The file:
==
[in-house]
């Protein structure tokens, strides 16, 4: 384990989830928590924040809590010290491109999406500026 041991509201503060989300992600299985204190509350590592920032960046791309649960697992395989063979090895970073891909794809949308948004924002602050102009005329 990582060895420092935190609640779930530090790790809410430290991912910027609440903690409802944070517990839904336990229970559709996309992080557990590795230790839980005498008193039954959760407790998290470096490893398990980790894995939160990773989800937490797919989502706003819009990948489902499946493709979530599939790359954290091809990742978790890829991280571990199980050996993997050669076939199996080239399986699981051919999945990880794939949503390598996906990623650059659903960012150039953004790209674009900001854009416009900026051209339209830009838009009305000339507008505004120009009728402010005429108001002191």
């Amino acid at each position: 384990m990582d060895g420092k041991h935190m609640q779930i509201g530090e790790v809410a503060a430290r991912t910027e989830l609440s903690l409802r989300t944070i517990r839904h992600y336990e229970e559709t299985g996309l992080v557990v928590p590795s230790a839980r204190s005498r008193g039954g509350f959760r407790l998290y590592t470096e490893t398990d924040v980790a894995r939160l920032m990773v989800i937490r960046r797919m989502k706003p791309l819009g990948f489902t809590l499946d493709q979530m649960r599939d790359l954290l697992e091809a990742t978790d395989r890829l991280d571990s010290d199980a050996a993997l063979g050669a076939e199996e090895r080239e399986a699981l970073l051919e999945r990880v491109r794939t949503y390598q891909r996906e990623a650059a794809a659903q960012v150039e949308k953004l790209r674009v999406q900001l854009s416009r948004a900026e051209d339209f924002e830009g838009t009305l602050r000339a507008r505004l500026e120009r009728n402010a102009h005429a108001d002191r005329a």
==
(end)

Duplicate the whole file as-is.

[in-house]
């Protein structure tokens, strides 16, 4: 384990989830928590924040809590010290491109999406500026 041991509201503060989300992600299985204190509350590592920032960046791309649960697992395989063979090895970073891909794809949308948004924002602050102009005329 990582060895420092935190609640779930530090790790809410430290991912910027609440903690409802944070517990839904336990229970559709996309992080557990590795230790839980005498008193039954959760407790998290470096490893398990980790894995939160990773989800937490797919989502706003819009990948489902499946493709979530599939790359954290091809990742978790890829991280571990199980050996993997050669076939199996080239399986699981051919999945990880794939949503390598996906990623650059659903960012150039953004790209674009900001854009416009900026051209339209830009838009009305000339507008505004120009009728402010005429108001002191």
């Amino acid at each position: 384990m990582d060895g420092k041991h935190m609640q779930i509201g530090e790790v809410a503060a430290r991912t910027e989830l609440s903690l409802r989300t944070i517990r839904h992600y336990e229970e559709t299985g996309l992080v557990v928590p590795s230790a839980r204190s005498r008193g039954g509350f959760r407790l998290y590592t470096e490893t398990d924040v980790a894995r939160l920032m990773v989800i937490r960046r797919m989502k706003p791309l819009g990948f489902t809590l499946d493709q979530m649960r599939d790359l954290l697992e091809a990742t978790d395989r890829l991280d571990s010290d199980a050996a993997l063979g050669a076939e199996e090895r080239e399986a699981l970073l051919e999945r990880v491109r794939t949503y390598q891909r996906e990623a650059a794809a659903q960012v150039e949308k953004l790209r674009v999406q900001l854009s416009r948004a900026e051209d339209f924002e830009g838009t009305l602050r000339a507008r505004l500026e120009r009728n402010a102009h005429a108001d002191r005329a």